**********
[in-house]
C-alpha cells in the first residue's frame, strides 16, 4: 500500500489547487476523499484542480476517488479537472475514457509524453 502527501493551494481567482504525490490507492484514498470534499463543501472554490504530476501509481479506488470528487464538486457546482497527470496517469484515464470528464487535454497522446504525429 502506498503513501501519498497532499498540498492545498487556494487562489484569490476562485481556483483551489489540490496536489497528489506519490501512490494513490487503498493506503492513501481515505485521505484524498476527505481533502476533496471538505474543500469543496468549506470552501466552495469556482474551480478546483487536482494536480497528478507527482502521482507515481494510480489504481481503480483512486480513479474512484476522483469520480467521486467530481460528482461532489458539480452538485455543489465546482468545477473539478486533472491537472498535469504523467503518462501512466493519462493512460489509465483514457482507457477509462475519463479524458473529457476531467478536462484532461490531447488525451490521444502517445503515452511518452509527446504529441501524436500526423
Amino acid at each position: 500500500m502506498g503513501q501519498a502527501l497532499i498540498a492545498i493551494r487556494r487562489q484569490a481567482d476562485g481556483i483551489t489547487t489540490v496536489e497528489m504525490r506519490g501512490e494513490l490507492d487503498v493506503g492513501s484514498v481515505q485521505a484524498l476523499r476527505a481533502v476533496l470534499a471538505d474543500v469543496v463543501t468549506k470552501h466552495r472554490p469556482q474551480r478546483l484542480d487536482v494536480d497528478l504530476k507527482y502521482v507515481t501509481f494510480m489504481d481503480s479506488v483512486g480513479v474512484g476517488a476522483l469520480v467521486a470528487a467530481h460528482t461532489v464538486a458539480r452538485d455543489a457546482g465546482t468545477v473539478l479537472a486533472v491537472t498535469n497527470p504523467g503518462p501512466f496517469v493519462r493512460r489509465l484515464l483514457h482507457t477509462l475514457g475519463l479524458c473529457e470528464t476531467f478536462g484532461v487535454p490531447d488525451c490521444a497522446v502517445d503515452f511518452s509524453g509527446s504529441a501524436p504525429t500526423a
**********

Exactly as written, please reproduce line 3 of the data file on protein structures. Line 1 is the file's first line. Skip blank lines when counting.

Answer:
Amino acid at each position: 500500500m502506498g503513501q501519498a502527501l497532499i498540498a492545498i493551494r487556494r487562489q484569490a481567482d476562485g481556483i483551489t489547487t489540490v496536489e497528489m504525490r506519490g501512490e494513490l490507492d487503498v493506503g492513501s484514498v481515505q485521505a484524498l476523499r476527505a481533502v476533496l470534499a471538505d474543500v469543496v463543501t468549506k470552501h466552495r472554490p469556482q474551480r478546483l484542480d487536482v494536480d497528478l504530476k507527482y502521482v507515481t501509481f494510480m489504481d481503480s479506488v483512486g480513479v474512484g476517488a476522483l469520480v467521486a470528487a467530481h460528482t461532489v464538486a458539480r452538485d455543489a457546482g465546482t468545477v473539478l479537472a486533472v491537472t498535469n497527470p504523467g503518462p501512466f496517469v493519462r493512460r489509465l484515464l483514457h482507457t477509462l475514457g475519463l479524458c473529457e470528464t476531467f478536462g484532461v487535454p490531447d488525451c490521444a497522446v502517445d503515452f511518452s509524453g509527446s504529441a501524436p504525429t500526423a